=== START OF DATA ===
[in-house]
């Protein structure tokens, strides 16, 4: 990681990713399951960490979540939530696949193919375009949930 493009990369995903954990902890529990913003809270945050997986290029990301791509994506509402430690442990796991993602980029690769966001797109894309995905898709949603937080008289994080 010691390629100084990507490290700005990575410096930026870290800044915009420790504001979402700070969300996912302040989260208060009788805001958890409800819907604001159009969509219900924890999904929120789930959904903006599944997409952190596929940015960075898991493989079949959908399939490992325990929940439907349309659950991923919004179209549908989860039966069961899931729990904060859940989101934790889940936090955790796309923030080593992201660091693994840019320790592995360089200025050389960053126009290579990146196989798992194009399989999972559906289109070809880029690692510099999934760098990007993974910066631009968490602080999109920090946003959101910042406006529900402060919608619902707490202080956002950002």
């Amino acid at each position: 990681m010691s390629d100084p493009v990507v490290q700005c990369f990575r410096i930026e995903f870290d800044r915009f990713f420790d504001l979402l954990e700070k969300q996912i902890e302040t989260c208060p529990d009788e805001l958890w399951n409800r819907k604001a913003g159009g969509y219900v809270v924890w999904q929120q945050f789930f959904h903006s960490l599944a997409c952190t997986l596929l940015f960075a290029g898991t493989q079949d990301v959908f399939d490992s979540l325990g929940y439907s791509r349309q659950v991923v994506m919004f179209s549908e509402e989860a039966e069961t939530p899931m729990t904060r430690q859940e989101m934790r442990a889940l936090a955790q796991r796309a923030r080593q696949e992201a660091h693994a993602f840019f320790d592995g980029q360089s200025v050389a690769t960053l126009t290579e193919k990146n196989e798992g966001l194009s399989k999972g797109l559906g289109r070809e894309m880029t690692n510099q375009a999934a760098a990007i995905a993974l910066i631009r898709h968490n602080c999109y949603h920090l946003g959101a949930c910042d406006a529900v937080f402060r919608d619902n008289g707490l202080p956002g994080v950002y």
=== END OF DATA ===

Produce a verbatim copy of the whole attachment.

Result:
[in-house]
């Protein structure tokens, strides 16, 4: 990681990713399951960490979540939530696949193919375009949930 493009990369995903954990902890529990913003809270945050997986290029990301791509994506509402430690442990796991993602980029690769966001797109894309995905898709949603937080008289994080 010691390629100084990507490290700005990575410096930026870290800044915009420790504001979402700070969300996912302040989260208060009788805001958890409800819907604001159009969509219900924890999904929120789930959904903006599944997409952190596929940015960075898991493989079949959908399939490992325990929940439907349309659950991923919004179209549908989860039966069961899931729990904060859940989101934790889940936090955790796309923030080593992201660091693994840019320790592995360089200025050389960053126009290579990146196989798992194009399989999972559906289109070809880029690692510099999934760098990007993974910066631009968490602080999109920090946003959101910042406006529900402060919608619902707490202080956002950002």
């Amino acid at each position: 990681m010691s390629d100084p493009v990507v490290q700005c990369f990575r410096i930026e995903f870290d800044r915009f990713f420790d504001l979402l954990e700070k969300q996912i902890e302040t989260c208060p529990d009788e805001l958890w399951n409800r819907k604001a913003g159009g969509y219900v809270v924890w999904q929120q945050f789930f959904h903006s960490l599944a997409c952190t997986l596929l940015f960075a290029g898991t493989q079949d990301v959908f399939d490992s979540l325990g929940y439907s791509r349309q659950v991923v994506m919004f179209s549908e509402e989860a039966e069961t939530p899931m729990t904060r430690q859940e989101m934790r442990a889940l936090a955790q796991r796309a923030r080593q696949e992201a660091h693994a993602f840019f320790d592995g980029q360089s200025v050389a690769t960053l126009t290579e193919k990146n196989e798992g966001l194009s399989k999972g797109l559906g289109r070809e894309m880029t690692n510099q375009a999934a760098a990007i995905a993974l910066i631009r898709h968490n602080c999109y949603h920090l946003g959101a949930c910042d406006a529900v937080f402060r919608d619902n008289g707490l202080p956002g994080v950002y």